The problem with LinkedIn is that it’s become an essential tool while looking for a job. So, when you’re endlessly scrolling through the job postings, searching through troves of alumni to connect with, it’s so easy to be sucked into the void detailing everyone’s accomplishments. While you’re actively trying to get yourself out of a bad situation, it’s difficult not to feel insecure when the quantitative ways of how people are doing much, much better than you are dangled right in front of your sad, flop nose. How could I not compare myself to others when I only saw how everyone else was beating me?
In respect to my first, most important goal, I’ll keep it brief: absolutely not. Nothing really happened. I’m very bad at picking people. Not that I pick bad people, but that I pick people I’m incompatible with or I pick them for the wrong reasons. So many bad, terrible reasons. If the only reason you’re interested in someone is because they seem remotely available, stop. Run. Leave them alone. If you’re only acting interested in someone because they seem to, “check all your boxes,” or because there doesn’t seem to be anything wrong with them, give it up. It’s really not worth it. You shouldn’t have to convince yourself to like someone when you don’t. It’s that simple. I think I’ve better understood my worth. Also, I’m convinced I’m gonna marry an NBA player and they obviously don’t go to Queen’s.
I also don’t think that I’ve lost anything. Obviously, it would be nice to have that life-changing romance, but that seems to take up a lot of time and energy I don’t think I’m willing to sacrifice for anyone but myself. It sounds selfish, but I think it’s very practical. Over the last couple years, it felt like everyone was slowly pairing off in a way that made me feel very alone. But on closer inspection, there wasn’t a single model of a relationship that appealed to me. It’s not like they’re bad or “toxic”—though some are—but they’re just not my speed, if that makes any sense. It just wouldn’t work for me like it works for others. I’ve learned that just because someone has something you think you want, doesn’t mean you actually want that thing. This is something I understand intellectually, but it’s hard not to feel emotional pangs every now and again that you’re missing out on something greater than yourself.
This problem can be solved in its entirety if I stopped thinking of others’ successes as a finishing spot in a race, but that kind of growth can’t happen overnight. And it hasn’t. It’s been a slow-going process in extricating myself from the opinions and desires of what others want and have, and I still struggle with this a lot. I still want these things eventually, in some capacity. And that’s great! It isn’t bad to want things. Wanting things is natural. But it’s in wanting things that belong to others, that you have absolutely no interest in that the problem lies. I craved ideas of what my life was supposed to look like, romantic and busy, with an unrealistic inertia that can’t be attributed to anyone living on this Earth, unless they are fabulously wealthy.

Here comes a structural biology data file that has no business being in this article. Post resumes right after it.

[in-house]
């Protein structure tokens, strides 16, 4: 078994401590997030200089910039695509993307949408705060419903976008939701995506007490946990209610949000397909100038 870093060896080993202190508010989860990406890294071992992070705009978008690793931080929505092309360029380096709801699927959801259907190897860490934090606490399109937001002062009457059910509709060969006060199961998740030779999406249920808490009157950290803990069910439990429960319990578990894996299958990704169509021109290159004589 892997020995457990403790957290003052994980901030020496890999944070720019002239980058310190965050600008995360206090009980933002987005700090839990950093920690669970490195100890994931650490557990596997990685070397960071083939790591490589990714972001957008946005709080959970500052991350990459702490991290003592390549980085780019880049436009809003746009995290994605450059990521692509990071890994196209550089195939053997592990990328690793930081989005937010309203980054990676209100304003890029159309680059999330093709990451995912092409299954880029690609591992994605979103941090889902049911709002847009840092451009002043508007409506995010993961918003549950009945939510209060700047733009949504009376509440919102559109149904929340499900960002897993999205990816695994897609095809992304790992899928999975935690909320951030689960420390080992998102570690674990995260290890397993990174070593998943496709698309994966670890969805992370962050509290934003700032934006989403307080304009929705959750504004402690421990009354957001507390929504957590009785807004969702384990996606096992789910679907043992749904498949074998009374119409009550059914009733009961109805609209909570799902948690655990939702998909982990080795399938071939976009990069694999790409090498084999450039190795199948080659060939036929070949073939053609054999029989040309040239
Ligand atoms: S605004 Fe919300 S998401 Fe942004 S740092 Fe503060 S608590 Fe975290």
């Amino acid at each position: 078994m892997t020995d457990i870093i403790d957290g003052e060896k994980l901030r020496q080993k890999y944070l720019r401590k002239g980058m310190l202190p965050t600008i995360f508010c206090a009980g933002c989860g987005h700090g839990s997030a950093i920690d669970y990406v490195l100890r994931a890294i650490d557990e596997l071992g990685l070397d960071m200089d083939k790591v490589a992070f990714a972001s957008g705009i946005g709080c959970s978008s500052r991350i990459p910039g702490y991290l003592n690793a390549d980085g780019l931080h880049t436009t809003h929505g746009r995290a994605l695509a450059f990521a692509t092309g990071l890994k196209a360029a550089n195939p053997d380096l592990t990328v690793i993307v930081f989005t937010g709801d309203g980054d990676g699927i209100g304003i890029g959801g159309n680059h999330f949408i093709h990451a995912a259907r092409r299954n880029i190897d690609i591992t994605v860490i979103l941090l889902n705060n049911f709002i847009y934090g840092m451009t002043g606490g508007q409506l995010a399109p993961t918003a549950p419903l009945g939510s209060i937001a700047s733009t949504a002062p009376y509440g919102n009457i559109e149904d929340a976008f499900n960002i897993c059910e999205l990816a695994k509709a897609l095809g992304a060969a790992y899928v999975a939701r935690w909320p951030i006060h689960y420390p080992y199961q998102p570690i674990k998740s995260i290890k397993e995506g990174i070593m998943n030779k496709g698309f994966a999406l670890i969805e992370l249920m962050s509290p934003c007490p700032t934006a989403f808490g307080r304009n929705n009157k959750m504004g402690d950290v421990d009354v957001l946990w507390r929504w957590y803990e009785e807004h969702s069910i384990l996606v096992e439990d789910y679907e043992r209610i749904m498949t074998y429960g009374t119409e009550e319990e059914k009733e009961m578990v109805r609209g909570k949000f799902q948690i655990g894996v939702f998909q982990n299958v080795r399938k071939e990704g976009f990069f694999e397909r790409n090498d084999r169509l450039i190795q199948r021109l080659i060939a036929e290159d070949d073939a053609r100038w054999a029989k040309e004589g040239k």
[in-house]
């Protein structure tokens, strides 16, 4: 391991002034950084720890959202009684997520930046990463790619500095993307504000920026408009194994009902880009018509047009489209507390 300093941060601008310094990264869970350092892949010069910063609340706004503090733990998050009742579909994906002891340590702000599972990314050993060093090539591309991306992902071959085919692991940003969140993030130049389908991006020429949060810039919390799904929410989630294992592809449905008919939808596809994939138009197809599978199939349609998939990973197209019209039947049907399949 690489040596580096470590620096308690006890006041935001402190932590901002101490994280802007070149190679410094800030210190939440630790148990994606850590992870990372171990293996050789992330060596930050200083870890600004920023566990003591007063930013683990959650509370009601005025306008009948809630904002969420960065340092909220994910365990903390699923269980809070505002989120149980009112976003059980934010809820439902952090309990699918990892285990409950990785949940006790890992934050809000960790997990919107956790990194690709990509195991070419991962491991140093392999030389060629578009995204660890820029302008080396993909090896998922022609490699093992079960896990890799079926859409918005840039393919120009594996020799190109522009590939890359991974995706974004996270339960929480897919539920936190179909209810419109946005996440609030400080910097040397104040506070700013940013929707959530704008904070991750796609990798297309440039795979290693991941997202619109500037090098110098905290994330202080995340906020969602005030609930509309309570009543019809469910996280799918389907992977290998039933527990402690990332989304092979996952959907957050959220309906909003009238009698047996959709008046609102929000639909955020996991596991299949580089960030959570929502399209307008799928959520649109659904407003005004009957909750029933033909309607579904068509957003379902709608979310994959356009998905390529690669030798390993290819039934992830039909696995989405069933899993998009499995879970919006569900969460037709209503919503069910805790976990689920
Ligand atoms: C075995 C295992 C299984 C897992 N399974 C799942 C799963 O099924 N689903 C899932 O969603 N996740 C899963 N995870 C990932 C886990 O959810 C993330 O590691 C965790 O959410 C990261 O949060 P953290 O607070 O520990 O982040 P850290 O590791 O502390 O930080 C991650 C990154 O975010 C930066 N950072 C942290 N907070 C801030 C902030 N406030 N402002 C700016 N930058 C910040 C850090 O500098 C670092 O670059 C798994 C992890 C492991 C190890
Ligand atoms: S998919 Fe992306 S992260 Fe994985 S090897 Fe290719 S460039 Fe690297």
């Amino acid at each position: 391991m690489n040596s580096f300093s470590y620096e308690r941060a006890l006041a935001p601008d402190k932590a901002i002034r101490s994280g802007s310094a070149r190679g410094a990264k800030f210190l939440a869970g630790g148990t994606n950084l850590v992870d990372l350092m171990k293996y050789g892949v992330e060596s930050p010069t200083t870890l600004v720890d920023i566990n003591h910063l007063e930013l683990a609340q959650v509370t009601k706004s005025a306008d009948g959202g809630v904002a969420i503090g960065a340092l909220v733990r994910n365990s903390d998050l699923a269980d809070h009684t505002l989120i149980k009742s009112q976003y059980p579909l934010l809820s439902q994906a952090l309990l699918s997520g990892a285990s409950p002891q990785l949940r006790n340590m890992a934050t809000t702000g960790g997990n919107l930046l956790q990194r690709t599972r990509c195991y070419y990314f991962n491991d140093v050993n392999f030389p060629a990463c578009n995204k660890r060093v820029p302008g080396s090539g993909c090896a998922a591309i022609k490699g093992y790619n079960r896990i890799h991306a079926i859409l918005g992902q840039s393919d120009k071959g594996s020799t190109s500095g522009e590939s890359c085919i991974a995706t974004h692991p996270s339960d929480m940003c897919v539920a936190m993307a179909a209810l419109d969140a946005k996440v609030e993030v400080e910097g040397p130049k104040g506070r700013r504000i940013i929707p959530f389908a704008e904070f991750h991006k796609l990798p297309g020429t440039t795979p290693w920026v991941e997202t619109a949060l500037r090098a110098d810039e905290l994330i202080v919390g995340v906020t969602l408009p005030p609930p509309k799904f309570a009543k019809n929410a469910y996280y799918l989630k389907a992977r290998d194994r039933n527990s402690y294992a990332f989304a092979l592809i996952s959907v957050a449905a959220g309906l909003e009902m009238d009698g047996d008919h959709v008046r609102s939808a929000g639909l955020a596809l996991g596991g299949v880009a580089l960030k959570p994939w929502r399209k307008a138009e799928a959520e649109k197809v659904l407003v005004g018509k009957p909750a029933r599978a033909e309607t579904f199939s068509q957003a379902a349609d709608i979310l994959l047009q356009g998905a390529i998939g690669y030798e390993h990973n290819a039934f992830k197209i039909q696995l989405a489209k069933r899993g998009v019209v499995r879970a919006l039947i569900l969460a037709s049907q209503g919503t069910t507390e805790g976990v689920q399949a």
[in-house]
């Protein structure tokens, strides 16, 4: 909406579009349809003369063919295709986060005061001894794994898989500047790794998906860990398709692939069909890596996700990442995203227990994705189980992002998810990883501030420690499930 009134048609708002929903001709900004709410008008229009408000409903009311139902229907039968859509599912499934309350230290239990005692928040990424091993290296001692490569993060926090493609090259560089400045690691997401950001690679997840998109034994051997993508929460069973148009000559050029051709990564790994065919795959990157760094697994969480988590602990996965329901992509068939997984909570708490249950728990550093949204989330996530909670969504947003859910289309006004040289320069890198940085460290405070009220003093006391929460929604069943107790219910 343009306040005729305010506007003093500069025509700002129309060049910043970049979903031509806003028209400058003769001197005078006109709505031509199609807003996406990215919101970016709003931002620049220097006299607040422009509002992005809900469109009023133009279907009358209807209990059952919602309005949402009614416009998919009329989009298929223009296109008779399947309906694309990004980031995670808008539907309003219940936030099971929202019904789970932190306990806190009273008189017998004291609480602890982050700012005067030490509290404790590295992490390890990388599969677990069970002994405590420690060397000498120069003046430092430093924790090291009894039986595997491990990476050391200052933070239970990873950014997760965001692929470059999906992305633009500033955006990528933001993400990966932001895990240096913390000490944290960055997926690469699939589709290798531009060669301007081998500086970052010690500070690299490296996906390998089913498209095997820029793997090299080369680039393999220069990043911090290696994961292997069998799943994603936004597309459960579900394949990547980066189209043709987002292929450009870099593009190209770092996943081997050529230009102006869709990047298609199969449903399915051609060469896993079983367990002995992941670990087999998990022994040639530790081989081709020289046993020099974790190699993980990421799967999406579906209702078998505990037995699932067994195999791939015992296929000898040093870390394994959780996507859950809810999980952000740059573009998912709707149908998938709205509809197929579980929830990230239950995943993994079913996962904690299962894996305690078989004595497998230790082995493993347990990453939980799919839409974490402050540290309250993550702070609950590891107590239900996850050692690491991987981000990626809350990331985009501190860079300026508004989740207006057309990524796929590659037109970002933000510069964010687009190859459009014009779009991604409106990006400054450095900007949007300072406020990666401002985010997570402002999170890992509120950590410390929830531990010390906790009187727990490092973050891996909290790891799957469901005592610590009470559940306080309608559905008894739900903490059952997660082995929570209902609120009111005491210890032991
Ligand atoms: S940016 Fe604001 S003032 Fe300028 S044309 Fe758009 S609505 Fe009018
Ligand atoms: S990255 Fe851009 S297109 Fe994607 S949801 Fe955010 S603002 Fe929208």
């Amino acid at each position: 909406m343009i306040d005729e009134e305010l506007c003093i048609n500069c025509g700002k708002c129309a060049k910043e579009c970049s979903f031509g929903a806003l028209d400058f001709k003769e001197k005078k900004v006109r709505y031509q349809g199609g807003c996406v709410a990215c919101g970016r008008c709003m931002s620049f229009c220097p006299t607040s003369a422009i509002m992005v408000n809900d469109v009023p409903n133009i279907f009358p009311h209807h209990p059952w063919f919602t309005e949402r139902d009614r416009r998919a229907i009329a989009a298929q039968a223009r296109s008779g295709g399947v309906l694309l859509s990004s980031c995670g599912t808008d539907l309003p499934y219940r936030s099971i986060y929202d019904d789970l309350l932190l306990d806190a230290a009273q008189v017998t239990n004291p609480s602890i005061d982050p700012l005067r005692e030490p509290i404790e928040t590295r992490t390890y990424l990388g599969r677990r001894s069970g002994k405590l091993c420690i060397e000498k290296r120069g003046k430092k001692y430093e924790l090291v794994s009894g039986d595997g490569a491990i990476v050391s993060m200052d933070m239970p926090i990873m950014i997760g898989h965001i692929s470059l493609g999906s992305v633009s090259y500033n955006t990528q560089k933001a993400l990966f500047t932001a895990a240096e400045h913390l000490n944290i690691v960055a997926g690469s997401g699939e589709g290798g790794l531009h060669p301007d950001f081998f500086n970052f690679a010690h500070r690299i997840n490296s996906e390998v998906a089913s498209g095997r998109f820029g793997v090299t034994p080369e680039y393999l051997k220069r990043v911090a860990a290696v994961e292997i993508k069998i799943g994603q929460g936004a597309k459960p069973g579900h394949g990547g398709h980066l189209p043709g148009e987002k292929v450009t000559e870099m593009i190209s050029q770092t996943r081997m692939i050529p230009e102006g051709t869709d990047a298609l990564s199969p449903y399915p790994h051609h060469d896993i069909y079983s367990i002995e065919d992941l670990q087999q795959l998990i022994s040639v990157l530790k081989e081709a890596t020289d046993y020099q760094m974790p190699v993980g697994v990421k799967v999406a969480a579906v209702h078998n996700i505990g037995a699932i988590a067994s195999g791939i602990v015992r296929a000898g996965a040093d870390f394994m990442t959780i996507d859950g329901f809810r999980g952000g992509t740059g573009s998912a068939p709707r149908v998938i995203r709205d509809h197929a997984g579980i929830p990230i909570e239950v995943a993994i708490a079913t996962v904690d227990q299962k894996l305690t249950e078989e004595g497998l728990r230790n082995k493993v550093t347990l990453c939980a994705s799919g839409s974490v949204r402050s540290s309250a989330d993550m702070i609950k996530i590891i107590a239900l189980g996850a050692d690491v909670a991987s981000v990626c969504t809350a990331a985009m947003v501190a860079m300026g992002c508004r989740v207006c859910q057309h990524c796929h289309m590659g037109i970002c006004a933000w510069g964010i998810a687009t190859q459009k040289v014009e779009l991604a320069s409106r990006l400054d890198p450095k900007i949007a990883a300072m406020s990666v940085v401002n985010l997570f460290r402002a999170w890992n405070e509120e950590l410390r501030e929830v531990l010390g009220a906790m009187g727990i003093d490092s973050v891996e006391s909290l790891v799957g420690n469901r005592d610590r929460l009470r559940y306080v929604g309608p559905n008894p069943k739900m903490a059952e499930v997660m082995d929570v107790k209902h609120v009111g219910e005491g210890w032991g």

I was very worried that I hadn’t accomplished anything tangible over the past four years because not only had I not grown to want the things I was supposed to want—a traditional career path, anything to do with capitalism, etc., etc.—but I also hadn’t achieved anything to offset it either. We put a lot of weight on these four years because everyone tells you that they’re, “the best four years of your life,” and we should cherish them accordingly, whereas in actuality, only one of these pieces of advice holds. We should cherish these four years, not because they are the peak of our youthful existence, but because they’re special and transitory and important—not because they’re the best. That notion always made me sad, because it made the rest of life seem pointless. I was sure that there were better things to come once I graduated, but for the longest time, I’d been told otherwise.
Now on the other side of this advice, I kind of know what people mean. When you’re young, and you’ve only been alive for 22 or 23 years, it makes sense that being here means too much. You’re the most sure of yourself. You have the most freedom. You can be who you want. But that doesn’t change when you leave. Sure, there’s a lot of pressure because now it’s on you to keep yourself alive, but when you look at life holistically, that’s always been the case.
When taking stock of my accomplishments with respect to my goals, my 18-year-old self may be disappointed to see that I didn’t accomplish much. But I love my friends (if you’re reading this, hi! I love you all so much!) and I actually have a job that I think I’ll really like. I’m a little afraid of what’s to come, but being scared is good. That means that there’s a lot to gain. Fear is only bad when it stops you from trying something new, from doing something great.
Header Image Source: Alexa Margorian